DRM3 is required for maintenance of non-CG DNA methylation
To test whether DRM3 is required for normal DRM2 function we obtained two independent transfer-DNA (T-DNA) insertions in this gene (drm3-1 and drm3-2) (Figure S1). We tested whether the drm3 mutations have a defect in maintenance of non-CG methylation at the MEA-ISR endogenous tandem repeat . Non-CG methylation at MEA-ISR is lost in drm2 and RNAi mutants such as rdr2, which can be assayed by Southern blotting and hybridization after genomic DNA digestion with the methyl-sensitive restriction endonuclease MspI . The higher molecular weight 4.3 kb band hybridizing to MEA-ISR represents inhibition of MspI digestion by cytosine methylation at a single CHG site . The lower 2 kb band represents digested DNA and in wild type is present at levels comparable to the upper band (Figure 2A) . In drm1 drm2 mutants DNA methylation at this site is eliminated and the 4.3 kb band on the Southern blot is absent (Figure 2A) . Using this assay we observed that both drm3 alleles show a reduction of methylation at MEA-ISR to a level intermediate between wild type and drm1 drm2 (Figure 2A). This methylation phenotype could be complemented by transformation of drm3-1 with a genomic fragment containing the DRM3 gene (Figure 2A). As the Southern blot assay measures methylation at a single CHG site we also sequenced the MEA-ISR locus after bisulfite conversion. This independently corroborated that drm3-1 shows an intermediate level of non-CG methylation at MEA-ISR between that of wild type and drm1 drm2 (Figure 2B, Table S1 and Figure S3). Although significant differences in CG methylation are observed between genotypes, individual CG sites remain highly methylated in all samples (>70%) and reductions in the percentage of methylated sites are less than for non-CG methylation (drm3-1 shows a 16% reduction in CG versus 76% reduction in both types of non-CG methylation, while drm1 drm2 shows an 11% reduction in CG versus reduction to absence of non-CG methylation) (Figure 2B, Table S1 and Figure S3). Furthermore, drm1 drm2 and drm3 do not share developmental phenotypes characteristic of mutants that fail to maintain CG methylation such as met1, ddm1 and vim1 vim2 vim3 –.
(A) Southern blots hybridized for the MEA-ISR repeat using DNA digested with the methyl-sensitive restriction enzyme MspI. The 4.3 kb band and 2 kb bands represent digested and undigested DNA respectively. (B) Graphical representation of bisulfite sequencing at MEA-ISR with % cytosine methylation shown for each genotype. CG sequence contexts are shaded black, CHG are shaded grey and white represents CHH. The 95% confidence limits shown are given by the Wilson score interval. (C) Graphical representation of bisulfite sequencing at the methylated promoter repeats of the FWA endogene with % cytosine methylation shown for each genotype and shaded according to sequence context as in (B). (D) Quantitative PCR measurement of AtSN1 genomic DNA following restriction endonuclease digestion with DNA methylation sensitive enzyme HaeIII. The value on the y-axis represents the ratio of DNA measured by quantitative PCR with and without HaeIII digestion. The data represents three biological replicates and the error bars represent standard error.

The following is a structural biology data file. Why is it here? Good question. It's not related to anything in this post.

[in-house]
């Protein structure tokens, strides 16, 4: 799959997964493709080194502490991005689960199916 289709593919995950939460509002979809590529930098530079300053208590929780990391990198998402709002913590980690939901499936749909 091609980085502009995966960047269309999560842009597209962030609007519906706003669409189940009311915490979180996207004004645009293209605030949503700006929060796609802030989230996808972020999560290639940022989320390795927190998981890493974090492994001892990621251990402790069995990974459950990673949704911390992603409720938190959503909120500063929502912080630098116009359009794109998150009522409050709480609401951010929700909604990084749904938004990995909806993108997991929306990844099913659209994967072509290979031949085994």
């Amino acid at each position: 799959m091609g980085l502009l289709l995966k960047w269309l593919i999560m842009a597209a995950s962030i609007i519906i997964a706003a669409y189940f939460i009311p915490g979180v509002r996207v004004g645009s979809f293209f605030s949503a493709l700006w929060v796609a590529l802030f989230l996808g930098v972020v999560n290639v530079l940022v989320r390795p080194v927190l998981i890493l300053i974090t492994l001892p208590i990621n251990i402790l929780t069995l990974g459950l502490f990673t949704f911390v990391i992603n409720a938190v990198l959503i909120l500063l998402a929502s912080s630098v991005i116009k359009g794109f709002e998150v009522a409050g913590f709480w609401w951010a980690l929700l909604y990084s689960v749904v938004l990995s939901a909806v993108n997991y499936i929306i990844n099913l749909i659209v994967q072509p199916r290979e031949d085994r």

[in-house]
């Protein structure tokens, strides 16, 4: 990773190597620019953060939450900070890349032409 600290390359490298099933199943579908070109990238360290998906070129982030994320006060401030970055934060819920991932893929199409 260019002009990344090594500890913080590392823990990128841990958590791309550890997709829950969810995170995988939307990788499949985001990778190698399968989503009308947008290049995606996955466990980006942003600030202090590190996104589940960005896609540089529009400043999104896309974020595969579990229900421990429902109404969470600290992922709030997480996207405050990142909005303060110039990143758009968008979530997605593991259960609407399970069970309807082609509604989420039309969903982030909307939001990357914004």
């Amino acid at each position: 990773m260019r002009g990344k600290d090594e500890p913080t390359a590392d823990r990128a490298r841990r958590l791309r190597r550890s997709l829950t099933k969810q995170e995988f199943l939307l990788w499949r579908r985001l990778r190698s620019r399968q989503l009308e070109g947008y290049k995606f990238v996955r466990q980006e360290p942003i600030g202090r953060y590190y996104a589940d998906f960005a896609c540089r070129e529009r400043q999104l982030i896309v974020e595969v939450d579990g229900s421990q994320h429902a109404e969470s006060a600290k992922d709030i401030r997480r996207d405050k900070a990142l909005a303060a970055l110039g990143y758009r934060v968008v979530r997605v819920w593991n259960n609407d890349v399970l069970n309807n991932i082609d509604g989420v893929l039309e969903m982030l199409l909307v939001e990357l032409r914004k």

To further characterize the drm3 phenotype we performed sodium bisulfite sequencing across the promoter tandem repeats of the FWA endogene. These repeats are cytosine methylated in wild type and show an elimination of non-CG methylation in drm1 drm2 . As for MEA-ISR, we observed that drm3-1 shows a strong reduction of non-CG methylation at FWA to a level intermediate between wild type and drm1 drm2 (Figure 2C, Table S2 and Figure S3). We also analyzed maintenance of DNA methylation at the SINE retroelement AtSN1 using HaeIII restriction endonuclease digestion of genomic DNA followed by quantitative PCR , . HaeIII digestion is DNA methylation sensitive, meaning that methylated sequences are protected from digestion. In wild type AtSN1 is densely methylated and resistant to HaeIII cleavage, whereas in drm1 drm2 methylation is greatly reduced and AtSN1 DNA is digested and as a consequence not amplified (Figure 2D). We repeated this assay in drm3-1 and again observed an intermediate phenotype between wild type and drm1 drm2, indicating a defect in maintenance of DNA methylation at AtSN1 (Figure 2D). We conclude from these observations that DRM3 is required for normal maintenance of non-CG DNA methylation in vivo. However, as non-CG methylation is not completely eliminated in drm3, it is not absolutely required for DRM2 activity.